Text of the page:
Muslim leaders, feds meet after bin Laden’s death
Oralandar Brand-Williams / / The Detroit News
Detroit — Arab-American and Muslim leaders said they received assurances today from federal law enforcement officials that added security in the wake of the death of Osama bin Laden wouldn’t result in profiling.
The meeting at the Star International Academy between the community leaders and representatives from the FBI, U.S. Attorney’s Office and Department of Homeland Security was scheduled before bin Laden’s death, but concerns emerged about possible retaliation or difficulties if the federal threat level is elevated.
“All of the federal agencies made it loud and clear that hate crimes and a backlash would not be tolerated, and that in no form or shape would there be racial profiling,” said Imad Hamad, the regional director of the American-Arab Anti-Discrimination Committee.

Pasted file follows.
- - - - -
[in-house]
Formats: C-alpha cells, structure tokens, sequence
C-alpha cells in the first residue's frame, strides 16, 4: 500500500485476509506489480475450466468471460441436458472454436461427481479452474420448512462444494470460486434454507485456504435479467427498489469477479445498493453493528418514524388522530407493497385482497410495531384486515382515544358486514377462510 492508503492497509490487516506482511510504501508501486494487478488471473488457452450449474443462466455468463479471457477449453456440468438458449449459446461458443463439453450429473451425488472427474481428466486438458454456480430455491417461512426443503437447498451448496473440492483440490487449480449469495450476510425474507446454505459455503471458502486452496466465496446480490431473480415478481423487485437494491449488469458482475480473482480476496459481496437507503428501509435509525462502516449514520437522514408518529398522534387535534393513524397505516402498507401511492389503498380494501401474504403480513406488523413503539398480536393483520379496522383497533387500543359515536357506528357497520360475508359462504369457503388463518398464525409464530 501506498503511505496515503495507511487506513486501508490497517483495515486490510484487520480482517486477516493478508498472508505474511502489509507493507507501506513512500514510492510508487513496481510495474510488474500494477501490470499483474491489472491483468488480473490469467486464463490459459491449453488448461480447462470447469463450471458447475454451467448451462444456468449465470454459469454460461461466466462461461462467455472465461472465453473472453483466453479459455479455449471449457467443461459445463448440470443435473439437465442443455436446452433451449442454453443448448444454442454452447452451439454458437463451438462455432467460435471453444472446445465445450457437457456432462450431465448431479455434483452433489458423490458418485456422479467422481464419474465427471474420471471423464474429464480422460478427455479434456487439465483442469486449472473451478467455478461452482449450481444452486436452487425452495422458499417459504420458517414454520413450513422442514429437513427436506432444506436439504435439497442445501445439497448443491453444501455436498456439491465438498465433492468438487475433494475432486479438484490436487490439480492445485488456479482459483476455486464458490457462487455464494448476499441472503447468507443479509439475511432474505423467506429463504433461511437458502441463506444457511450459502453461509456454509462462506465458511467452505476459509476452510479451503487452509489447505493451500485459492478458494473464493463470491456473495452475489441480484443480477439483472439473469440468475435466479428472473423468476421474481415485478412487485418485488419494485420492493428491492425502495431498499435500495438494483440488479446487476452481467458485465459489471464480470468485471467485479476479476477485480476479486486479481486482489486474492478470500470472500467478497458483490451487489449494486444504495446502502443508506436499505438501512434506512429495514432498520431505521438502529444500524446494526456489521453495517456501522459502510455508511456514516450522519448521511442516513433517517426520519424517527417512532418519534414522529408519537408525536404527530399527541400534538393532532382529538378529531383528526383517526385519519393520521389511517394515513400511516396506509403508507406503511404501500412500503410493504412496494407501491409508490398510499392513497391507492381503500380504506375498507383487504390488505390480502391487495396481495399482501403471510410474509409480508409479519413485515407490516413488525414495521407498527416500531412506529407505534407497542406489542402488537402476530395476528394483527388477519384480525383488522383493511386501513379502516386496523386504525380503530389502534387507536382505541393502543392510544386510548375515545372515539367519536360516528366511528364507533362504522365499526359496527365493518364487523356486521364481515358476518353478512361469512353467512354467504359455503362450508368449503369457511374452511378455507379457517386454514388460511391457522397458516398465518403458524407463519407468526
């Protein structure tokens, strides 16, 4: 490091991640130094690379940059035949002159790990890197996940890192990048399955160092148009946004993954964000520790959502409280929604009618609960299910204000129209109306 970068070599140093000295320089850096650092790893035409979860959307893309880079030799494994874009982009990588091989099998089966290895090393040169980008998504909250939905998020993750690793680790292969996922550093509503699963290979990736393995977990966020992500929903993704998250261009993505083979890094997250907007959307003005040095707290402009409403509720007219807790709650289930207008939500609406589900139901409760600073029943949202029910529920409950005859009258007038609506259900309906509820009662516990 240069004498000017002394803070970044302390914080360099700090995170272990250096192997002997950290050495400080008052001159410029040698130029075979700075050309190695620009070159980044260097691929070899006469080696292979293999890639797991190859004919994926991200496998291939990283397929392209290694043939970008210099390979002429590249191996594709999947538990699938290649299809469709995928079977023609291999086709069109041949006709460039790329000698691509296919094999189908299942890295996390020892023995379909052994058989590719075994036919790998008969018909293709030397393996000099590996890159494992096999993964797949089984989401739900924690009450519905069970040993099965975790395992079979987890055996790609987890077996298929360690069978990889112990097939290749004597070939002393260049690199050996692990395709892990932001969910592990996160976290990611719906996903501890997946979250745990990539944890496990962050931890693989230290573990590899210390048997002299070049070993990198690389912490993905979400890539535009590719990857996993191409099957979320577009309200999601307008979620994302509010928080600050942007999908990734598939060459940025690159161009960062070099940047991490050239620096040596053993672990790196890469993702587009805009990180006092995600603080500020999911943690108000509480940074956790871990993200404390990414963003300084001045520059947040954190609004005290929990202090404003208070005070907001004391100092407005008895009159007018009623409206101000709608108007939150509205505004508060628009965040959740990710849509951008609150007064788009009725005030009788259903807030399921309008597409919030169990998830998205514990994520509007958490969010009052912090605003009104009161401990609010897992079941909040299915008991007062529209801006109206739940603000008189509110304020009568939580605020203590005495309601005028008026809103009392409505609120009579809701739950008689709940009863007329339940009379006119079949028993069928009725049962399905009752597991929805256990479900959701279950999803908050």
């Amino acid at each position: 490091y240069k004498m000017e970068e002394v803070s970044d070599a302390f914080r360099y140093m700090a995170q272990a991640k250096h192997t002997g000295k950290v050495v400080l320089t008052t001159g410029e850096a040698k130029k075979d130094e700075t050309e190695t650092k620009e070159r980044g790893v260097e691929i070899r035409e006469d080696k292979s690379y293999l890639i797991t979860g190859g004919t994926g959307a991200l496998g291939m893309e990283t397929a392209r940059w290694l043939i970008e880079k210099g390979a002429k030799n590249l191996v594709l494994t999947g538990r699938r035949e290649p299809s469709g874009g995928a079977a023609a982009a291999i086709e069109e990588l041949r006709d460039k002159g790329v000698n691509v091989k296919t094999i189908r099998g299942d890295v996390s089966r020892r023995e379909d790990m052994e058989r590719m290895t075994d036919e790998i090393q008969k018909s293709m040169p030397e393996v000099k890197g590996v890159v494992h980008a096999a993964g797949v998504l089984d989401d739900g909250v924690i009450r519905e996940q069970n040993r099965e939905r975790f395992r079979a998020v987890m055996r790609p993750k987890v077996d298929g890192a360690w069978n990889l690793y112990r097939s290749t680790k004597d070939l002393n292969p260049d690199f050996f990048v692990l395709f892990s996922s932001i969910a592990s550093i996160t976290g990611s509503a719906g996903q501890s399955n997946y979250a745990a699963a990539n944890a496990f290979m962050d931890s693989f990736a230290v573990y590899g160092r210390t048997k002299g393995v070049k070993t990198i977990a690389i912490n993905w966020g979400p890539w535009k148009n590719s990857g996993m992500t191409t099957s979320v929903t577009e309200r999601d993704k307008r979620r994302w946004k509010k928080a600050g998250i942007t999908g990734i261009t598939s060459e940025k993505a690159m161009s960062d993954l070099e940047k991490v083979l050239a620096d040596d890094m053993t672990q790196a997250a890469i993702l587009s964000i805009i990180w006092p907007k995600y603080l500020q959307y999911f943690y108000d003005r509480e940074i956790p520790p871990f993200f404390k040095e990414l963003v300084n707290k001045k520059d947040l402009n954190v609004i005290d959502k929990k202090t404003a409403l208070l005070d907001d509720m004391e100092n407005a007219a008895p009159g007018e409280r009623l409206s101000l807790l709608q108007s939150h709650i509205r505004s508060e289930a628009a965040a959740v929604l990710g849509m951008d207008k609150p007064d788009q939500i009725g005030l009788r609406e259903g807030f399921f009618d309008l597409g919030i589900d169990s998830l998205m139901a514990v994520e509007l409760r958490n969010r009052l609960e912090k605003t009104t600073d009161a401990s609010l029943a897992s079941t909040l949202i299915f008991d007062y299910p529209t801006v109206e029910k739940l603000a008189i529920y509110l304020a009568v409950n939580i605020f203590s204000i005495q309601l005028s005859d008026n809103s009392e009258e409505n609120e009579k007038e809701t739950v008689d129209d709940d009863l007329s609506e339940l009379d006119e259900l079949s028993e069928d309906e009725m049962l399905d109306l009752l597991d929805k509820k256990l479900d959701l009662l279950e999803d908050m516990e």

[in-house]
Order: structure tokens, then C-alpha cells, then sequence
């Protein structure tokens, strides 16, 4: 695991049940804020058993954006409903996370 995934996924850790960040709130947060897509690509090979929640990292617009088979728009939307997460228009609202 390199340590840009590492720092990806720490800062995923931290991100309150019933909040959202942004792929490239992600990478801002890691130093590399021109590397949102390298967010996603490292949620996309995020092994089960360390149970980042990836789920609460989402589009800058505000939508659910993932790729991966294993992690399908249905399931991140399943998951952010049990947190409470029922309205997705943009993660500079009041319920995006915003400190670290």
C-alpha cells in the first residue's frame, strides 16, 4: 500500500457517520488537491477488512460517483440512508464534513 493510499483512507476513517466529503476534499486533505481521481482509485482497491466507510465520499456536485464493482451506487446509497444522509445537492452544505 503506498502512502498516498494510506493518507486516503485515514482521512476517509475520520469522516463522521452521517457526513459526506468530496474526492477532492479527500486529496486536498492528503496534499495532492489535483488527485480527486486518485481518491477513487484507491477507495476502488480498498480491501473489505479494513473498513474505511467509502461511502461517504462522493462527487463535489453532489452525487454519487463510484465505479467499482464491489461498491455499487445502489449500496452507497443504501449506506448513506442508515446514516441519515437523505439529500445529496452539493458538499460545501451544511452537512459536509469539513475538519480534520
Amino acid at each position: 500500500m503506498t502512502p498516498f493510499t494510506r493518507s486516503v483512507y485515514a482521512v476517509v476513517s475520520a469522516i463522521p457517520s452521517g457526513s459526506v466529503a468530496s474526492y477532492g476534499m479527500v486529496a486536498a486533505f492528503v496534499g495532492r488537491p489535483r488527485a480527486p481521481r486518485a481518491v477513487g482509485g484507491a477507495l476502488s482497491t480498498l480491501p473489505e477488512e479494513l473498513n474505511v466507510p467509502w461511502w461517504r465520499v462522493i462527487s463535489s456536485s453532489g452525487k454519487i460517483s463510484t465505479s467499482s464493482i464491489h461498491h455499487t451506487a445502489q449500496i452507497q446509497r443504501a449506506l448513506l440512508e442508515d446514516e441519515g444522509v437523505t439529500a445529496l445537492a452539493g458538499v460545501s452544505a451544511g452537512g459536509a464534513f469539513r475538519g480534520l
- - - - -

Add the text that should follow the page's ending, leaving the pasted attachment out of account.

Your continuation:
About 75 people attended the private meeting BRIDGES —Building Respect In Diverse Groups to Enhance Sensitivity — that ended at 1:30 p.m. Dearborn Police were given a standing ovation for their handling of the brief fracas that broke out during Friday’s protest by Florida Pastor Terry Jones in Dearborn.
Also today, the head of the local office of the Council on American-Islamic Relations said the Department of Homeland Security informed his office that it will open a formal investigation into complaints by local Muslims that they have been questioned by border control officers about their religious practices while returning to the United States from Canada at land crossings.
“We welcome the DHS’ investigation into our real concerns regarding the inappropriate questioning of Americans’ religious practices,” said Dawud Walid, the executive director of the group.